Learn the Top Reasons Why Commodity Traders Lose Money
If you have not heard by now, most people who trade commodities lose money. Most of the estimates range in the 80 to 95 percent range of those who have lost or who are losing in the world of trading commodities. Those statistics are dismal for someone who wants to venture into trading commodities. Fortunately, many of the losers have common traits that contribute to their losing and they can serve to help others become successful.
Here are four of the most common reasons why commodity traders lose money. If you can have the discipline to consistently overcome these common mistakes, you will put the odds much more in your favor.
Lack of Education on Commodity Trading
Many new traders do not educate themselves on how to trade commodities properly. This goes beyond learning the ticker symbols, futures margins and contract sizes of a variety of commodities. You are competing against other traders who have had the best training in the business and have been trading professionally for many years. Believe me, they will not take it easy on you. You keep score with money in this business and everyone is trying to score as many points as possible – no charity here.
At the very least, I recommend reading several good books on trading, starting with Trading By The Book by Joe Ross and Come Into My Trading Room by Dr. Alexander Elder. Don’t just read the books – implement their trading philosophies. I would also suggest learning how to trade from a successful trader. There are many professional traders available for instructing or you can take classes specifically devoted to trading commodities.
Over Leveraged Commodity Trading
Almost every small trader who ventures into commodities falls into this trap. There is huge leverage when trading commodity futures and a couple bad trades can wipe out the over-leveraged trader. Fortunately, there is a simple rule you can follow to take care of this problem - do not risk your whole account on one trade. Also, do not trade a contract that is too large for your account size. For example, you shouldn’t trade three futures contracts that average a $2,000 move a day when you have a $10,000 account.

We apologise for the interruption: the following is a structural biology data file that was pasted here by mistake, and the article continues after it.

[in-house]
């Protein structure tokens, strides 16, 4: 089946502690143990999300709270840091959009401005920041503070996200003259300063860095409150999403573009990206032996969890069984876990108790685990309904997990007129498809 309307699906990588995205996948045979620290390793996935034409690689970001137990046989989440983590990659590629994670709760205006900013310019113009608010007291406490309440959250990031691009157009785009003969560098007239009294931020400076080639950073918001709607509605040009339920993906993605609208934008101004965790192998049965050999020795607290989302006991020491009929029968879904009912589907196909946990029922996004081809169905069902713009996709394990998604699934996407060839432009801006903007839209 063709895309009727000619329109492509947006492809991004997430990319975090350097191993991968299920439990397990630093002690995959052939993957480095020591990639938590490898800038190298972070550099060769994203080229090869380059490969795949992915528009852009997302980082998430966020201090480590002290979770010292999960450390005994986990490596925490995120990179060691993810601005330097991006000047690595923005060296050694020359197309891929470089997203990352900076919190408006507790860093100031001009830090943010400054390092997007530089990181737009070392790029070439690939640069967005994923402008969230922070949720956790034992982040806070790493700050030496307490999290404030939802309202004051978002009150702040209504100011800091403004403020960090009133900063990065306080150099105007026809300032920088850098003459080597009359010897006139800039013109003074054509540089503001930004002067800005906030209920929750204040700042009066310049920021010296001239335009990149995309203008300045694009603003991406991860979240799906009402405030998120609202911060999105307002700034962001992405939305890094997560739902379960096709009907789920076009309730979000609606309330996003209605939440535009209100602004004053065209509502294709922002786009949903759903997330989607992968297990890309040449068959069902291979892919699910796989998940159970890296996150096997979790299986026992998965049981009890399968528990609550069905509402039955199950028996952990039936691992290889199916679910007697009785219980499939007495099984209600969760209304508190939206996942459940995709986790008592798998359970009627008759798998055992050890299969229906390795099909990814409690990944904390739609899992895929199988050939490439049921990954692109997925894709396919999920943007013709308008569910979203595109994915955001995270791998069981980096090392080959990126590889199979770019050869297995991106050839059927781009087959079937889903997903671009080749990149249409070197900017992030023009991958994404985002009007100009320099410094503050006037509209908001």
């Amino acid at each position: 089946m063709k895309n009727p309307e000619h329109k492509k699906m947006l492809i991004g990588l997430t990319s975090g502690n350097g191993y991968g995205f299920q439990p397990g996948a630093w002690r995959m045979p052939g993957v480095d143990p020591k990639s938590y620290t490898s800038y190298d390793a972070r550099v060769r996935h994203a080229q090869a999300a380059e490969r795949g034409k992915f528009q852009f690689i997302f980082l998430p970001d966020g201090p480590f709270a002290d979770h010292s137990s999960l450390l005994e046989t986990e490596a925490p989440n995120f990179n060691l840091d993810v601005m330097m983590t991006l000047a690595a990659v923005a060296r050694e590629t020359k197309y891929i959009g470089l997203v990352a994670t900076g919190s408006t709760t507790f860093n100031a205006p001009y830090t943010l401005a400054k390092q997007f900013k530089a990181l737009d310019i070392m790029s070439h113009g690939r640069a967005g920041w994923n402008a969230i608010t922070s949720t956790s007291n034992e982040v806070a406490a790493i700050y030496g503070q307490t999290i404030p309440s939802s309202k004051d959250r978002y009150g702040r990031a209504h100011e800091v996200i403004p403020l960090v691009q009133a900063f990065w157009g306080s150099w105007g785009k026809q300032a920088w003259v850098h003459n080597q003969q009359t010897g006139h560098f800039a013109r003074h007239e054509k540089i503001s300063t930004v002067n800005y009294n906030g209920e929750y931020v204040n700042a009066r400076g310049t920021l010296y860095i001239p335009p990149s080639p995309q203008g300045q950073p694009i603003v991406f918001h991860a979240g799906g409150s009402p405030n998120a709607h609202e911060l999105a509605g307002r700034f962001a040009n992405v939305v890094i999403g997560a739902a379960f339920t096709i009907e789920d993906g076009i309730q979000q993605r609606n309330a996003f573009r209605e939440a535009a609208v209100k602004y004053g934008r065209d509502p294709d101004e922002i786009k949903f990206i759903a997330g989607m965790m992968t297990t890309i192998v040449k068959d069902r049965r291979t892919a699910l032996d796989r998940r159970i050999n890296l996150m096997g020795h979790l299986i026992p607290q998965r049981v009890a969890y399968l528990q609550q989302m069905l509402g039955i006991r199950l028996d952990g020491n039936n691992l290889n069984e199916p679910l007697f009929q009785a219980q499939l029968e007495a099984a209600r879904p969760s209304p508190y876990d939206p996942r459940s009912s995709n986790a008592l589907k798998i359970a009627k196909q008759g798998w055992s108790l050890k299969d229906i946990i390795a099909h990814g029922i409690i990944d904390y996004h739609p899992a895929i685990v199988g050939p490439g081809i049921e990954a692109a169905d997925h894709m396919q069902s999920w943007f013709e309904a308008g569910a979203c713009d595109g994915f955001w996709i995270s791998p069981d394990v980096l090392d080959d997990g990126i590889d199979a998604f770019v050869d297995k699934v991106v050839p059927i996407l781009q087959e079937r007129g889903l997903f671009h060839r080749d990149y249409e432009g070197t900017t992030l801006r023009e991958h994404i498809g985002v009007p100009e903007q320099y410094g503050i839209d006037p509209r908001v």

Do not risk more than 5 percent on any one trade. Most professional money managers risk less than 2 percent on any one trade. This is tougher if you start trading commodities with only a $10,000 account. In this case, you should risk no more $500 on a trade. If you want to risk no more than $500 on a trade, all you have to do is place a stop loss order $500 away from your entry. It doesn’t guarantee you won’t lose more than $500, but it is as close as you can get.
Commodity Trading Plan
I cannot stress enough how important it is to have a trading plan in place before you begin trading commodity futures. A trading plan is your guide to how you will control your trading. It should be in writing and reviewed regularly. The trading plan should include the markets you will trade, your trading strategy, money management and even a plan to stop trading for a period of time if your account equity drops to a certain level. Trading without a plan will lead to erratic and undisciplined trading, which ultimately leads to painful losses.